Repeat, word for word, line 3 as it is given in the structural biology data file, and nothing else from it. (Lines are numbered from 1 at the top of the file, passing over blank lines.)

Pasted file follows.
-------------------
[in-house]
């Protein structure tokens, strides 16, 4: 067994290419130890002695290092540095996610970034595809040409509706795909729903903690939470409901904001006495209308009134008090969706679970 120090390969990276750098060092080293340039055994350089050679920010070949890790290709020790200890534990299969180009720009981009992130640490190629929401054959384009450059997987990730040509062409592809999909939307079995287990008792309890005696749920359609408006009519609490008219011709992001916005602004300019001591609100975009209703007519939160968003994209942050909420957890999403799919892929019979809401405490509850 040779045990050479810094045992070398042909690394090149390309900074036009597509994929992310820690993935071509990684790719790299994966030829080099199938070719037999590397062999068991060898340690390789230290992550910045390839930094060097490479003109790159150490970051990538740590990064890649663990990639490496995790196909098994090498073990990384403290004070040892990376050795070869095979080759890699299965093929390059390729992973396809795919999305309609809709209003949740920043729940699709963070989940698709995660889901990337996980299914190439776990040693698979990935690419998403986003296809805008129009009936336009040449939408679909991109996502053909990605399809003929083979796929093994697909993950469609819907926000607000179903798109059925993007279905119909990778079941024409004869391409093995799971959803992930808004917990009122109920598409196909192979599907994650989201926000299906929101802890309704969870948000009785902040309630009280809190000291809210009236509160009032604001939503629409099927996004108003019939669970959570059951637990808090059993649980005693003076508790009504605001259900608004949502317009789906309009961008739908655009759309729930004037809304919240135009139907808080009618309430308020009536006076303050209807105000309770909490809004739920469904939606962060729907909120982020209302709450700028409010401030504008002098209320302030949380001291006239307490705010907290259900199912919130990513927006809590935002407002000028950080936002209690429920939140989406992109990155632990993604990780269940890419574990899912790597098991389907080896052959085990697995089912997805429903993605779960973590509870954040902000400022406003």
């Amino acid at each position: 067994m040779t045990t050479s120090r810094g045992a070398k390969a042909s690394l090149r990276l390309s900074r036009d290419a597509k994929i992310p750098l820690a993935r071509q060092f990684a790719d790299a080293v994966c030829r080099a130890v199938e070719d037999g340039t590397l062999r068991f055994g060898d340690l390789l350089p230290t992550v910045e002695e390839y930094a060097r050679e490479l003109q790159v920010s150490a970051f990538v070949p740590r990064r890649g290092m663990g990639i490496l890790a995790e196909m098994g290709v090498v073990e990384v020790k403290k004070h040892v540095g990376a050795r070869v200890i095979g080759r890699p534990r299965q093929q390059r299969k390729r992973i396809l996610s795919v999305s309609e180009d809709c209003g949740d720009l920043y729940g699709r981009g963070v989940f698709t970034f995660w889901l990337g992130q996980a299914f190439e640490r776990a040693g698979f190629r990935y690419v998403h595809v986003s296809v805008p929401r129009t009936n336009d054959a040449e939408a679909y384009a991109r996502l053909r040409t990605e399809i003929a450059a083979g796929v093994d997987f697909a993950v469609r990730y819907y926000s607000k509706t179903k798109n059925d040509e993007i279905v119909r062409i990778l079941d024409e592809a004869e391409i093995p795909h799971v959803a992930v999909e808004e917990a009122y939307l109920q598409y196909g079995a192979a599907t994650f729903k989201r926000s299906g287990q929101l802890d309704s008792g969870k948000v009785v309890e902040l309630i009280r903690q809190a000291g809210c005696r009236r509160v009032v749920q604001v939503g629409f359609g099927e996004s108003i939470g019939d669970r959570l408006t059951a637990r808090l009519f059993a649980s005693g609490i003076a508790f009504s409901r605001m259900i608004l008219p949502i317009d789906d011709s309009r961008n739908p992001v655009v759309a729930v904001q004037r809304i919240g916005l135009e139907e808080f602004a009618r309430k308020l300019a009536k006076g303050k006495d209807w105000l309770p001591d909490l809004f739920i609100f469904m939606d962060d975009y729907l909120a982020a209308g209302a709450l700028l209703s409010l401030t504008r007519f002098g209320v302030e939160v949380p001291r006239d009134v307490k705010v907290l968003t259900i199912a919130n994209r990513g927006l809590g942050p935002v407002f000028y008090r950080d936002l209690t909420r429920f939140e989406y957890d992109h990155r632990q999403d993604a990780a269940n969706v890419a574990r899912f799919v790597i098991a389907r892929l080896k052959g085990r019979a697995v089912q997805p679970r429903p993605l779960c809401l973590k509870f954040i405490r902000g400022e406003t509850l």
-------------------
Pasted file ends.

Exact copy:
């Amino acid at each position: 067994m040779t045990t050479s120090r810094g045992a070398k390969a042909s690394l090149r990276l390309s900074r036009d290419a597509k994929i992310p750098l820690a993935r071509q060092f990684a790719d790299a080293v994966c030829r080099a130890v199938e070719d037999g340039t590397l062999r068991f055994g060898d340690l390789l350089p230290t992550v910045e002695e390839y930094a060097r050679e490479l003109q790159v920010s150490a970051f990538v070949p740590r990064r890649g290092m663990g990639i490496l890790a995790e196909m098994g290709v090498v073990e990384v020790k403290k004070h040892v540095g990376a050795r070869v200890i095979g080759r890699p534990r299965q093929q390059r299969k390729r992973i396809l996610s795919v999305s309609e180009d809709c209003g949740d720009l920043y729940g699709r981009g963070v989940f698709t970034f995660w889901l990337g992130q996980a299914f190439e640490r776990a040693g698979f190629r990935y690419v998403h595809v986003s296809v805008p929401r129009t009936n336009d054959a040449e939408a679909y384009a991109r996502l053909r040409t990605e399809i003929a450059a083979g796929v093994d997987f697909a993950v469609r990730y819907y926000s607000k509706t179903k798109n059925d040509e993007i279905v119909r062409i990778l079941d024409e592809a004869e391409i093995p795909h799971v959803a992930v999909e808004e917990a009122y939307l109920q598409y196909g079995a192979a599907t994650f729903k989201r926000s299906g287990q929101l802890d309704s008792g969870k948000v009785v309890e902040l309630i009280r903690q809190a000291g809210c005696r009236r509160v009032v749920q604001v939503g629409f359609g099927e996004s108003i939470g019939d669970r959570l408006t059951a637990r808090l009519f059993a649980s005693g609490i003076a508790f009504s409901r605001m259900i608004l008219p949502i317009d789906d011709s309009r961008n739908p992001v655009v759309a729930v904001q004037r809304i919240g916005l135009e139907e808080f602004a009618r309430k308020l300019a009536k006076g303050k006495d209807w105000l309770p001591d909490l809004f739920i609100f469904m939606d962060d975009y729907l909120a982020a209308g209302a709450l700028l209703s409010l401030t504008r007519f002098g209320v302030e939160v949380p001291r006239d009134v307490k705010v907290l968003t259900i199912a919130n994209r990513g927006l809590g942050p935002v407002f000028y008090r950080d936002l209690t909420r429920f939140e989406y957890d992109h990155r632990q999403d993604a990780a269940n969706v890419a574990r899912f799919v790597i098991a389907r892929l080896k052959g085990r019979a697995v089912q997805p679970r429903p993605l779960c809401l973590k509870f954040i405490r902000g400022e406003t509850l």